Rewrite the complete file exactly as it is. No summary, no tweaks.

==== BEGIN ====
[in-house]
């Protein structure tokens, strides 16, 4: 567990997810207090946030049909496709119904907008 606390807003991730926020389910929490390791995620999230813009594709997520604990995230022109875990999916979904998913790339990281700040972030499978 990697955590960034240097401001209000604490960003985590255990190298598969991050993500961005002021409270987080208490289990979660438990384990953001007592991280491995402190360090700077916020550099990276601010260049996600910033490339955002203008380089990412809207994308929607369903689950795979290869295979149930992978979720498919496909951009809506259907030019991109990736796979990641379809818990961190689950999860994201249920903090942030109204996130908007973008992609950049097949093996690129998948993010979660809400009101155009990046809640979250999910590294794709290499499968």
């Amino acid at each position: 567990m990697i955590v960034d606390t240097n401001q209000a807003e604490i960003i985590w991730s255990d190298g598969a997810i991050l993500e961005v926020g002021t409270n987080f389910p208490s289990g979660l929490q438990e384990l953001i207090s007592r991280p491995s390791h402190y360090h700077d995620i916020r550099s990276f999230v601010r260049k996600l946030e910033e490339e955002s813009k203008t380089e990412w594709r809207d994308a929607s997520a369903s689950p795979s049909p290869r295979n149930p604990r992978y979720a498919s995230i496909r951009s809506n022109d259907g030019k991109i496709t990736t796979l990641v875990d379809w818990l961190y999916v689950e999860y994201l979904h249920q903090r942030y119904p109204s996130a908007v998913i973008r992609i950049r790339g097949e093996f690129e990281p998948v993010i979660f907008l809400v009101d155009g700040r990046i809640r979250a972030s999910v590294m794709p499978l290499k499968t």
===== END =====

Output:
[in-house]
């Protein structure tokens, strides 16, 4: 567990997810207090946030049909496709119904907008 606390807003991730926020389910929490390791995620999230813009594709997520604990995230022109875990999916979904998913790339990281700040972030499978 990697955590960034240097401001209000604490960003985590255990190298598969991050993500961005002021409270987080208490289990979660438990384990953001007592991280491995402190360090700077916020550099990276601010260049996600910033490339955002203008380089990412809207994308929607369903689950795979290869295979149930992978979720498919496909951009809506259907030019991109990736796979990641379809818990961190689950999860994201249920903090942030109204996130908007973008992609950049097949093996690129998948993010979660809400009101155009990046809640979250999910590294794709290499499968």
């Amino acid at each position: 567990m990697i955590v960034d606390t240097n401001q209000a807003e604490i960003i985590w991730s255990d190298g598969a997810i991050l993500e961005v926020g002021t409270n987080f389910p208490s289990g979660l929490q438990e384990l953001i207090s007592r991280p491995s390791h402190y360090h700077d995620i916020r550099s990276f999230v601010r260049k996600l946030e910033e490339e955002s813009k203008t380089e990412w594709r809207d994308a929607s997520a369903s689950p795979s049909p290869r295979n149930p604990r992978y979720a498919s995230i496909r951009s809506n022109d259907g030019k991109i496709t990736t796979l990641v875990d379809w818990l961190y999916v689950e999860y994201l979904h249920q903090r942030y119904p109204s996130a908007v998913i973008r992609i950049r790339g097949e093996f690129e990281p998948v993010i979660f907008l809400v009101d155009g700040r990046i809640r979250a972030s999910v590294m794709p499978l290499k499968t």